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J Heart Lung Transplant. 2004 Dec;23(12):1414-22.

Heart failure survival score continues to predict clinical outcomes in patients with heart failure receiving beta-blockers.

Author information

  • 1Department of Internal Medicine, Division of Cardiology, University of Michigan, Ann Arbor, Michigan 48109, USA. tkoellin@umich.edu

Abstract

BACKGROUND:

The Heart Failure Survival Score (HFSS) has been previously shown to effectively risk-stratify patients under evaluation for heart transplantation. However, this model was developed before broad use of beta blockade. We hypothesized that the prognostic tool would retain its ability to risk stratify patients treated with beta-blockers.

METHODS:

We collected clinical data on 524 consecutive patients referred for heart transplantation from 1994 to 2001. Kaplan-Meier survival analysis and multivariable Cox regression analysis were performed with events defined as death, left ventricular assist device placement, or United Network of Organ Sharing 1 heart transplantation.

RESULTS:

Kaplan-Meier analysis of the patient population revealed effective discrimination by the survival score both for beta-blocker treated and untreated patients (both p <0.0001). Two-year event-free survival was 94% +/- 2% and 84% +/- 4% for beta-blocker and no beta-blocker patients in the low-risk HFSS strata. Cox proportional hazard modeling showed that HFSS strata (medium risk: HR 2.65, 95% CI 1.75-4.02, p <0.001; high risk: HR 5.51, 95% CI 3.64-8.33, p <0.001) and beta-blocker treatment (HR 0.45, 95% CI 0.31-0.64, p <0.001) were significant predictors of event-free survival. Receiver operating curves (area under the curve) for HFSS strata used to predict 2-year events were similar for beta-blocker treated (0.78 +/- 0.04) and untreated (0.80 +/- 0.03) patients.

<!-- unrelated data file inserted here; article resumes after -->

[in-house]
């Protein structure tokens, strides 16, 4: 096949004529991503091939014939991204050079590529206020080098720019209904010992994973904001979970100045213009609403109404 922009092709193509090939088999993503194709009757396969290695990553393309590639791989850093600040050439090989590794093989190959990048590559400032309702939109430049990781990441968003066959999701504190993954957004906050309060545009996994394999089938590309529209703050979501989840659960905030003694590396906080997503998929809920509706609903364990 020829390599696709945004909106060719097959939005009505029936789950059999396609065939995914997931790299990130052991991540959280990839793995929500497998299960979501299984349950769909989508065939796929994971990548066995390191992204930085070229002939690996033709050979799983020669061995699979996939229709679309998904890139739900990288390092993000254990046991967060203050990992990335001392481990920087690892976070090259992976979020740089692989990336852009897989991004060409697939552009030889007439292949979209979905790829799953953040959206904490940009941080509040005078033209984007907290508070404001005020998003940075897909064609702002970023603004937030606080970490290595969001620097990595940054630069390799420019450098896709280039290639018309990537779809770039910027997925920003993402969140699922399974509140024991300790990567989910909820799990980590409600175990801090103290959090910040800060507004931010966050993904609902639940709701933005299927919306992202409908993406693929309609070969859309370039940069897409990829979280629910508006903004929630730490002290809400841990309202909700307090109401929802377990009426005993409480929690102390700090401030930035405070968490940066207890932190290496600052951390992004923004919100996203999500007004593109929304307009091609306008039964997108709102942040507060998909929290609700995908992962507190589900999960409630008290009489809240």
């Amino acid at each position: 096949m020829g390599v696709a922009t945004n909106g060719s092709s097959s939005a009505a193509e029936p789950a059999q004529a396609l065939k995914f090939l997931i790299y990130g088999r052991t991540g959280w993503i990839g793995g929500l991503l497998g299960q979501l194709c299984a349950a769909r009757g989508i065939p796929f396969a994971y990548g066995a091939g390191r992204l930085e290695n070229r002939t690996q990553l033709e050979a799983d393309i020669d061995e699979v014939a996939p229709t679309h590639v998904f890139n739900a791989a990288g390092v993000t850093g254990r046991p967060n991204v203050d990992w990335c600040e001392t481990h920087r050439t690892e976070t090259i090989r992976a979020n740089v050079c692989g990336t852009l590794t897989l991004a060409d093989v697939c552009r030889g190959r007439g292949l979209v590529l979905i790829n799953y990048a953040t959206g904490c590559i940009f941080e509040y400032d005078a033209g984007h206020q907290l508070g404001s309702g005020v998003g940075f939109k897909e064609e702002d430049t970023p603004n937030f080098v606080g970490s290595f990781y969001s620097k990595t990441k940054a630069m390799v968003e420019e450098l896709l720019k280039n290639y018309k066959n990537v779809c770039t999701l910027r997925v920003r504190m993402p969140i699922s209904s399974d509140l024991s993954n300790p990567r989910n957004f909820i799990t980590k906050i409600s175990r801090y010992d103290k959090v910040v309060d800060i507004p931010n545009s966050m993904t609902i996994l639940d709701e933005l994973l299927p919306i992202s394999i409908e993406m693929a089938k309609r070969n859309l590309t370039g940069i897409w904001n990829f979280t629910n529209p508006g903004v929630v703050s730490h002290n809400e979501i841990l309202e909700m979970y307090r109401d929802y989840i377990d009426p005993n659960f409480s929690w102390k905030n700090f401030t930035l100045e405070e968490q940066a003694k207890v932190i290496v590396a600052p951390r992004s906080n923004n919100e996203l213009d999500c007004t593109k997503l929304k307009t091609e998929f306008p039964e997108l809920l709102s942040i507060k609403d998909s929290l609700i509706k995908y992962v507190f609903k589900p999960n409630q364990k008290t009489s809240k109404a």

CONCLUSIONS:

The HFSS provides effective risk stratification with or without beta-blocker therapy. Consideration of beta-blocker therapy with survival score strata improves outcome prediction in patients evaluated for heart transplantation.

PMID:
15607672
[PubMed - indexed for MEDLINE]
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